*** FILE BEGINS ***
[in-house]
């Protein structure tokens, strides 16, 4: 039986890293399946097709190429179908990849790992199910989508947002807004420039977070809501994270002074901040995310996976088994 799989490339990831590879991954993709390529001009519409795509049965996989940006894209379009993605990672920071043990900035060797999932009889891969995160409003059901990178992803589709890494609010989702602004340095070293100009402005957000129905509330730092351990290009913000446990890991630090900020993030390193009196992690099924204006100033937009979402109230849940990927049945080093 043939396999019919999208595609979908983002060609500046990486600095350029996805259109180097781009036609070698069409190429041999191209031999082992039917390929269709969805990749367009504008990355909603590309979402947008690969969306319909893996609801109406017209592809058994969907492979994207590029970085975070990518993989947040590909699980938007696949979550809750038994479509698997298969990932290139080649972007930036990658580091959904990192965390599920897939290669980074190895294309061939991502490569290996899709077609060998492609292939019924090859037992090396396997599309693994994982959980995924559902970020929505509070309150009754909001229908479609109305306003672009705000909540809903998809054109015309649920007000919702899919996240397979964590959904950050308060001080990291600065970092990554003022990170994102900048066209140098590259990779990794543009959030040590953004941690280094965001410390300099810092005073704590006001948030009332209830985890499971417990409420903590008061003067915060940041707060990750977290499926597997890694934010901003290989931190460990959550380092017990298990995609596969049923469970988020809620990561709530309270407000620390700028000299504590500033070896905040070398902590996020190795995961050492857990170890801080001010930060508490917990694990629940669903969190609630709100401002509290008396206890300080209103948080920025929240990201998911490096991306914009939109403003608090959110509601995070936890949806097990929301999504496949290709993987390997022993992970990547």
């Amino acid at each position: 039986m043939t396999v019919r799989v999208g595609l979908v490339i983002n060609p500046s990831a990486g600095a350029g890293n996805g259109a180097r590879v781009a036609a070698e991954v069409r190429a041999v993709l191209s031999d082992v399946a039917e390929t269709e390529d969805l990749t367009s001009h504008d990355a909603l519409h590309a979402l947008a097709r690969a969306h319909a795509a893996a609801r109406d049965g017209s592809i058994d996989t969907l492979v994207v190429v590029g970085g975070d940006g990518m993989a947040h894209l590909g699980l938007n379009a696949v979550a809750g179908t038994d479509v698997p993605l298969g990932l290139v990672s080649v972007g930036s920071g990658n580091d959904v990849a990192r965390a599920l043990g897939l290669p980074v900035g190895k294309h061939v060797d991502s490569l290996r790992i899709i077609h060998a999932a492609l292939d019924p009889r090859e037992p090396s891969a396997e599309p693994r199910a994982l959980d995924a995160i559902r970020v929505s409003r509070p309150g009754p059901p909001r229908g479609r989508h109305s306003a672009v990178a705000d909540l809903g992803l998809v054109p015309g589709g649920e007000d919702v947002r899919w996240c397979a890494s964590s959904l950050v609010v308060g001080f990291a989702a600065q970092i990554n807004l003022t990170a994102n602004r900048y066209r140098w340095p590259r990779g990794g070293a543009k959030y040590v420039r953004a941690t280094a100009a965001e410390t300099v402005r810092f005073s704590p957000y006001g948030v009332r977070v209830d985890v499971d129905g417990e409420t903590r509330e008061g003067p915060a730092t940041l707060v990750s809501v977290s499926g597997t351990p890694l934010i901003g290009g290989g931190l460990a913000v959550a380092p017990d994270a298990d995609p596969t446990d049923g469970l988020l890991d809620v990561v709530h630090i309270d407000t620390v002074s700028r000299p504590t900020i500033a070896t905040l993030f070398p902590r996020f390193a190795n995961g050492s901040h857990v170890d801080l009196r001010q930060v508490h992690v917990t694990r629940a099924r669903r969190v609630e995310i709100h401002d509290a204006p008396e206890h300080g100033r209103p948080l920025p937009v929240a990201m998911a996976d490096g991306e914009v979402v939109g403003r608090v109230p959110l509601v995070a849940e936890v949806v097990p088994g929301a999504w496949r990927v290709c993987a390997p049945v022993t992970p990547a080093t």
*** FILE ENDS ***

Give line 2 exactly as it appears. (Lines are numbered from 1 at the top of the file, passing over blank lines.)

């Protein structure tokens, strides 16, 4: 039986890293399946097709190429179908990849790992199910989508947002807004420039977070809501994270002074901040995310996976088994 799989490339990831590879991954993709390529001009519409795509049965996989940006894209379009993605990672920071043990900035060797999932009889891969995160409003059901990178992803589709890494609010989702602004340095070293100009402005957000129905509330730092351990290009913000446990890991630090900020993030390193009196992690099924204006100033937009979402109230849940990927049945080093 043939396999019919999208595609979908983002060609500046990486600095350029996805259109180097781009036609070698069409190429041999191209031999082992039917390929269709969805990749367009504008990355909603590309979402947008690969969306319909893996609801109406017209592809058994969907492979994207590029970085975070990518993989947040590909699980938007696949979550809750038994479509698997298969990932290139080649972007930036990658580091959904990192965390599920897939290669980074190895294309061939991502490569290996899709077609060998492609292939019924090859037992090396396997599309693994994982959980995924559902970020929505509070309150009754909001229908479609109305306003672009705000909540809903998809054109015309649920007000919702899919996240397979964590959904950050308060001080990291600065970092990554003022990170994102900048066209140098590259990779990794543009959030040590953004941690280094965001410390300099810092005073704590006001948030009332209830985890499971417990409420903590008061003067915060940041707060990750977290499926597997890694934010901003290989931190460990959550380092017990298990995609596969049923469970988020809620990561709530309270407000620390700028000299504590500033070896905040070398902590996020190795995961050492857990170890801080001010930060508490917990694990629940669903969190609630709100401002509290008396206890300080209103948080920025929240990201998911490096991306914009939109403003608090959110509601995070936890949806097990929301999504496949290709993987390997022993992970990547």